Monday, February 19, 2007

Blog Post #3

On the 2.0 Job Description (Part 2): LIS Students in a 2.0 World by: Michael Stephens
http://http://www.techsource.ala.org/blog/2006/04/on-the-20-job-description-part-2-lis-students-in-a-20-world.html

Now I know what the expression, “Time flies when you are having fun” means after completing two weekends in LIS 753. There are so many exciting bits of information to learn and at times it can be a bit overwhelming, although it is a necessary addition to the LIS curriculum. Michael Stephens writes in the article above about, “turning the students in the class on to online social tools and the bigger picture of what’s happening online was a highlight for me.” As an active participant in the class I agree with the hands on, play with it approach to the ‘2.0 world’.

Michael has demystified the vocabulary that I once thought was totally foreign. In a collaborative effort my group project will be presenting the value of using Flickr in the library. I made a trading card for myself to use in the library which I never thought I would be doing before taking this class. Upon completion I will have a foundation for using the online tools in the school library I currently work in to inspire the students of the future.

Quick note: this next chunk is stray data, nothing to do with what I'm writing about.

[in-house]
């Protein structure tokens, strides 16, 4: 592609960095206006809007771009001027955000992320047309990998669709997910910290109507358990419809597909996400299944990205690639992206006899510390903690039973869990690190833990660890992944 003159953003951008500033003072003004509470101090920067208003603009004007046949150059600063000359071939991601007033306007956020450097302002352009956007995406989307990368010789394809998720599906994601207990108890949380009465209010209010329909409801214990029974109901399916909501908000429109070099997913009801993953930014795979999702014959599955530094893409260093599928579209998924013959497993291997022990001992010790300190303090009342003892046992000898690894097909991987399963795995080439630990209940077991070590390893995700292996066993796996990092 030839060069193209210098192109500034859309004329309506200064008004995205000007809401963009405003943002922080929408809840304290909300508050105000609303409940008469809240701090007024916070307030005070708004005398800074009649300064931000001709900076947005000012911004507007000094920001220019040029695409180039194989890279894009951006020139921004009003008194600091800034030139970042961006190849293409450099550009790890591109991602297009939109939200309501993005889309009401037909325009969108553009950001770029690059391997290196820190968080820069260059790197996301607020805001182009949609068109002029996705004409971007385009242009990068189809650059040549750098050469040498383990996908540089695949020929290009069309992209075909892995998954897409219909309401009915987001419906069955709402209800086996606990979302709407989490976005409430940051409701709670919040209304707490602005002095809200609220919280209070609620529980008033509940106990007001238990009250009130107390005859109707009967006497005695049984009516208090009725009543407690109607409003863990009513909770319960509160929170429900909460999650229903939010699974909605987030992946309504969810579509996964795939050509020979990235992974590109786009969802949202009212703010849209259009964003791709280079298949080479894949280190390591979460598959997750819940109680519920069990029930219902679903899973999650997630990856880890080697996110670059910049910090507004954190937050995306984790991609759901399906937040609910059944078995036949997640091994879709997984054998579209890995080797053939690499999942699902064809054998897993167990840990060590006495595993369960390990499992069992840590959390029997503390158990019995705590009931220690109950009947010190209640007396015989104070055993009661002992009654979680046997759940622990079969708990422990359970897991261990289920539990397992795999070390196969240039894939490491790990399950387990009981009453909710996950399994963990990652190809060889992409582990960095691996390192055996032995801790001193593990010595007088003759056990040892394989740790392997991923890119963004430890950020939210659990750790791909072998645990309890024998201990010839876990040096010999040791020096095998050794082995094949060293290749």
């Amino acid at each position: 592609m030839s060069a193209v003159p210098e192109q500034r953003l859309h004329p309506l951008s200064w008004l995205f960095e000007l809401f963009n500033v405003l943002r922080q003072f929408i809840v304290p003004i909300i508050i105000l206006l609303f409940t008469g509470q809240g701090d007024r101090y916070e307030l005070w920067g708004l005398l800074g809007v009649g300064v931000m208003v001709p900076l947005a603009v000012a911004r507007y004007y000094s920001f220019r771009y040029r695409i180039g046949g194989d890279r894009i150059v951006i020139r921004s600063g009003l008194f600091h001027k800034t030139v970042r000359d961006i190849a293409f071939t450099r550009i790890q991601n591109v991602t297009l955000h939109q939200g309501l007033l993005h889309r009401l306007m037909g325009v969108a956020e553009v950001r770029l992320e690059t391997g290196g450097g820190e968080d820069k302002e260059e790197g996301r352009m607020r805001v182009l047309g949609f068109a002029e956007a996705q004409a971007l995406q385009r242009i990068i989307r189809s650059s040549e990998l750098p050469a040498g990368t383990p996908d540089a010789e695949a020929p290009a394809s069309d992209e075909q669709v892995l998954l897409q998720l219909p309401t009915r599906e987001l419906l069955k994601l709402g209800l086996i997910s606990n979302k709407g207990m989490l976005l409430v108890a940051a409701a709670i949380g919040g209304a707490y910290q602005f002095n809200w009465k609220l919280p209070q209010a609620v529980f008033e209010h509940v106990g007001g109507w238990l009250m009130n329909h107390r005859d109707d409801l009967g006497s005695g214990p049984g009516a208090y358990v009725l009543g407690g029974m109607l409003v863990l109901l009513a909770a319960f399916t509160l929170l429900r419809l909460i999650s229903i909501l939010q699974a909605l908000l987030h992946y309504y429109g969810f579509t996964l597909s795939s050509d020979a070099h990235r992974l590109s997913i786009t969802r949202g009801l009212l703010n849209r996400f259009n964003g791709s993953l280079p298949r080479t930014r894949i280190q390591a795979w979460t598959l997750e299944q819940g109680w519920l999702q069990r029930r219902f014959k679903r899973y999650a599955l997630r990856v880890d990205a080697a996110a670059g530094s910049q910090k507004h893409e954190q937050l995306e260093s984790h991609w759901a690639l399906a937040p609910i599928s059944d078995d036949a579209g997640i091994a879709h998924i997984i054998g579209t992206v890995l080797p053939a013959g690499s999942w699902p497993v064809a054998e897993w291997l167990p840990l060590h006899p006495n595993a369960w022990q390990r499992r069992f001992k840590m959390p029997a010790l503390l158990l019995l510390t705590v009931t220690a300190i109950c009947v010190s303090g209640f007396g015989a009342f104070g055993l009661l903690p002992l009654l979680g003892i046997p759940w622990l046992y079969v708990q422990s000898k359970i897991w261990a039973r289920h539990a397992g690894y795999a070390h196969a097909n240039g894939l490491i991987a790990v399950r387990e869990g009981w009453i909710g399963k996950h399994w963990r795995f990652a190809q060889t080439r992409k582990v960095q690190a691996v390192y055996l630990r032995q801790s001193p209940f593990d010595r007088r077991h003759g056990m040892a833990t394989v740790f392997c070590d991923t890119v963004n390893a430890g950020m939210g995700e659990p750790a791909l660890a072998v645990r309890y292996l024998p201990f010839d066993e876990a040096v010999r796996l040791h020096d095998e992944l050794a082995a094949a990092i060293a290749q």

As the article draws to a close, Michael starts to dream about LIS in the year 2015! Now I know I made the right choice in 2007 and I will have to keep up with all the newest trends in LIS as a lifelong learner.

1 comment:

Monica said...

Marita,
I agree with you COMPLETELY on this entire topic. I have learned to do things I never thought I could do and have "seen the light", if you will, on the value of librarians being up on social technologies as a means to enhance library services.
In addition, in reviewing Michael's article and thinking about our conversation in class, I think it is a completely shame that students can get an MLIS degree without being required to take an classes on technology. This is a SCIENCE degree, for goodness sake! If we fossilize ourselves by maintaining that the only scholarly and valuable information is available in the printed word we are fooling ourselves. If we believe that there is valuable information that is NOT in print but is available on the web, we have an obligation to learn how to access, aquire and share it with library users. Personally, I think we need to add a couple of core classes to the curriculum: Internet Fundamentals and Design and Searching Electronic Databases. Without them, I think we will be at a disadvantage when we graduate and try to guide change in our new worksites. Great topic!